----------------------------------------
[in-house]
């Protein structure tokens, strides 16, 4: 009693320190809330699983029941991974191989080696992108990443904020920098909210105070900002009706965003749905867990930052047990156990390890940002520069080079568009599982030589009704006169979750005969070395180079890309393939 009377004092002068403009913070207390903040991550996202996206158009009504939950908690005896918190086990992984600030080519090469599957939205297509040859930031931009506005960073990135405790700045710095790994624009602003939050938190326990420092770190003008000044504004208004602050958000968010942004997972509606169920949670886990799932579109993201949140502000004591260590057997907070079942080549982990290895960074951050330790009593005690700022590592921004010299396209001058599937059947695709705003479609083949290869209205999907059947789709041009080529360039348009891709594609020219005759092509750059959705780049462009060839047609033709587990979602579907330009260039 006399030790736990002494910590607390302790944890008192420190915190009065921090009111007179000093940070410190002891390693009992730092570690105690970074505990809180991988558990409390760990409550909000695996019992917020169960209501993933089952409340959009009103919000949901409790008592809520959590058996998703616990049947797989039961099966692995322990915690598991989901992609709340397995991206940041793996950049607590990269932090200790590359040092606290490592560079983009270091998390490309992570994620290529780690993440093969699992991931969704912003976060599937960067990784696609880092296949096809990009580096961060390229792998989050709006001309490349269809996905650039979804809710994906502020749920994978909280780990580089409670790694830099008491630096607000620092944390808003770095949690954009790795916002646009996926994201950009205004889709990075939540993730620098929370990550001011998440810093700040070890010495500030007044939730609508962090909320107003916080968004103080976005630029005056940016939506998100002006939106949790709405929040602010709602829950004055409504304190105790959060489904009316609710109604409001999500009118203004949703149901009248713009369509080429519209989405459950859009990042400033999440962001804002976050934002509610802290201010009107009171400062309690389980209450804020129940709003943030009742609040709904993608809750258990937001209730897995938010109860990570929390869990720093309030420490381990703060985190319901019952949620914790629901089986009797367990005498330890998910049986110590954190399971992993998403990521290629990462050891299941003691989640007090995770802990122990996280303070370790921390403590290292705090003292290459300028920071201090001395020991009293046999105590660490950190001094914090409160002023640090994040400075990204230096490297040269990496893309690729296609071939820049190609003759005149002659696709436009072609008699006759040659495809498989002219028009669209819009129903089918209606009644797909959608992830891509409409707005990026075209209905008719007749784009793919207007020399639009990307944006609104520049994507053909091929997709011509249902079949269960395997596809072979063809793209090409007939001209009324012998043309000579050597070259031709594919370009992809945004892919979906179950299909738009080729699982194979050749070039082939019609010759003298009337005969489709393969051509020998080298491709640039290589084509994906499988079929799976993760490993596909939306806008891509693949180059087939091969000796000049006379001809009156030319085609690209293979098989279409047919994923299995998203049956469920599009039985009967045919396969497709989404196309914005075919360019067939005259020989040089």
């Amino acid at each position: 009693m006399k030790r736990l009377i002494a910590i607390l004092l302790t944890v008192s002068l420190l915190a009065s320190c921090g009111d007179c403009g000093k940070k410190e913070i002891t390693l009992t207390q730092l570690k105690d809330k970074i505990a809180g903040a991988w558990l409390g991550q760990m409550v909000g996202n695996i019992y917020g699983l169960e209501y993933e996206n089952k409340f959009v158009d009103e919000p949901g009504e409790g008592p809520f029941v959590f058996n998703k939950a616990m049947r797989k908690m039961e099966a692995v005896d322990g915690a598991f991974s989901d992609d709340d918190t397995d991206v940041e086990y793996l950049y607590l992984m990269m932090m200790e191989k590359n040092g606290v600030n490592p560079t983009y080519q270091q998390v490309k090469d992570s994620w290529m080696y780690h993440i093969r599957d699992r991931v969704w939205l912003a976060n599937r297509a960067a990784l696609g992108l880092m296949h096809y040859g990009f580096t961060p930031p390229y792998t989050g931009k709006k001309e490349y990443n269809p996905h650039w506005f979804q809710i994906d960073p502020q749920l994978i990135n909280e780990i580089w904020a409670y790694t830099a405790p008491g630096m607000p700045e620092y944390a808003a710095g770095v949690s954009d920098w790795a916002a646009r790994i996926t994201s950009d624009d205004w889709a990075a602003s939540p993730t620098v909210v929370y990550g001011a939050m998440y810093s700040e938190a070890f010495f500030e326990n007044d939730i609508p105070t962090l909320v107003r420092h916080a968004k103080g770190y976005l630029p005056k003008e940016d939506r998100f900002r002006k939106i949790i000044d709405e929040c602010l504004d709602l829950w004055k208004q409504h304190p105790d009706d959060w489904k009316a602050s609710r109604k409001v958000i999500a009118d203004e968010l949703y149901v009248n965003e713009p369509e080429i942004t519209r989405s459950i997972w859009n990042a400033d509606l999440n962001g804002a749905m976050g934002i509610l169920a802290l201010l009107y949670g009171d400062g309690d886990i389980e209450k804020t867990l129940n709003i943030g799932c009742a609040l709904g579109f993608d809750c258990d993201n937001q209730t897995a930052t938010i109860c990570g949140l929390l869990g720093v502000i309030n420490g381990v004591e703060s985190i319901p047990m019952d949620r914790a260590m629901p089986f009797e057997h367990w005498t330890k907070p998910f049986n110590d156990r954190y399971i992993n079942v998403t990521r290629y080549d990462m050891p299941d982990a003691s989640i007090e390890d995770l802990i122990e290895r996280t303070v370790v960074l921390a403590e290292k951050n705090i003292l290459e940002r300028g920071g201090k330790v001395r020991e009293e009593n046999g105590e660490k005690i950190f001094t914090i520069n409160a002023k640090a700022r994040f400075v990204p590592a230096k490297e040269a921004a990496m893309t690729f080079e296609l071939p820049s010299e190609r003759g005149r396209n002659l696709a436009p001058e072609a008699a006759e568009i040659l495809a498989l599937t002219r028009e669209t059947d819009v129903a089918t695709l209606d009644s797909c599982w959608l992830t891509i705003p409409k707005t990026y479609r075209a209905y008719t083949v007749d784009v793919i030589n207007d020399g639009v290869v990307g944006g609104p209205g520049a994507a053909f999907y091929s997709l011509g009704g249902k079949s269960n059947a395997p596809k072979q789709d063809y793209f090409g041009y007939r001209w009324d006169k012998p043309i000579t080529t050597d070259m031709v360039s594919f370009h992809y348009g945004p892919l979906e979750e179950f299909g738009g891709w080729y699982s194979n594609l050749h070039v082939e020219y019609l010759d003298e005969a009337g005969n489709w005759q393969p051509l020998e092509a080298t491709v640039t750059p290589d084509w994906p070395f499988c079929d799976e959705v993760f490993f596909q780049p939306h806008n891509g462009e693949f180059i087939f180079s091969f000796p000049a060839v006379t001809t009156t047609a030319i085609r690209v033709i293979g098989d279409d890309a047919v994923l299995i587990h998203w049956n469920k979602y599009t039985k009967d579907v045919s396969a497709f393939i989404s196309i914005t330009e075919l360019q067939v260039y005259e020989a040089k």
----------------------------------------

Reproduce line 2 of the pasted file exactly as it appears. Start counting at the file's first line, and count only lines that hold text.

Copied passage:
């Protein structure tokens, strides 16, 4: 009693320190809330699983029941991974191989080696992108990443904020920098909210105070900002009706965003749905867990930052047990156990390890940002520069080079568009599982030589009704006169979750005969070395180079890309393939 009377004092002068403009913070207390903040991550996202996206158009009504939950908690005896918190086990992984600030080519090469599957939205297509040859930031931009506005960073990135405790700045710095790994624009602003939050938190326990420092770190003008000044504004208004602050958000968010942004997972509606169920949670886990799932579109993201949140502000004591260590057997907070079942080549982990290895960074951050330790009593005690700022590592921004010299396209001058599937059947695709705003479609083949290869209205999907059947789709041009080529360039348009891709594609020219005759092509750059959705780049462009060839047609033709587990979602579907330009260039 006399030790736990002494910590607390302790944890008192420190915190009065921090009111007179000093940070410190002891390693009992730092570690105690970074505990809180991988558990409390760990409550909000695996019992917020169960209501993933089952409340959009009103919000949901409790008592809520959590058996998703616990049947797989039961099966692995322990915690598991989901992609709340397995991206940041793996950049607590990269932090200790590359040092606290490592560079983009270091998390490309992570994620290529780690993440093969699992991931969704912003976060599937960067990784696609880092296949096809990009580096961060390229792998989050709006001309490349269809996905650039979804809710994906502020749920994978909280780990580089409670790694830099008491630096607000620092944390808003770095949690954009790795916002646009996926994201950009205004889709990075939540993730620098929370990550001011998440810093700040070890010495500030007044939730609508962090909320107003916080968004103080976005630029005056940016939506998100002006939106949790709405929040602010709602829950004055409504304190105790959060489904009316609710109604409001999500009118203004949703149901009248713009369509080429519209989405459950859009990042400033999440962001804002976050934002509610802290201010009107009171400062309690389980209450804020129940709003943030009742609040709904993608809750258990937001209730897995938010109860990570929390869990720093309030420490381990703060985190319901019952949620914790629901089986009797367990005498330890998910049986110590954190399971992993998403990521290629990462050891299941003691989640007090995770802990122990996280303070370790921390403590290292705090003292290459300028920071201090001395020991009293046999105590660490950190001094914090409160002023640090994040400075990204230096490297040269990496893309690729296609071939820049190609003759005149002659696709436009072609008699006759040659495809498989002219028009669209819009129903089918209606009644797909959608992830891509409409707005990026075209209905008719007749784009793919207007020399639009990307944006609104520049994507053909091929997709011509249902079949269960395997596809072979063809793209090409007939001209009324012998043309000579050597070259031709594919370009992809945004892919979906179950299909738009080729699982194979050749070039082939019609010759003298009337005969489709393969051509020998080298491709640039290589084509994906499988079929799976993760490993596909939306806008891509693949180059087939091969000796000049006379001809009156030319085609690209293979098989279409047919994923299995998203049956469920599009039985009967045919396969497709989404196309914005075919360019067939005259020989040089």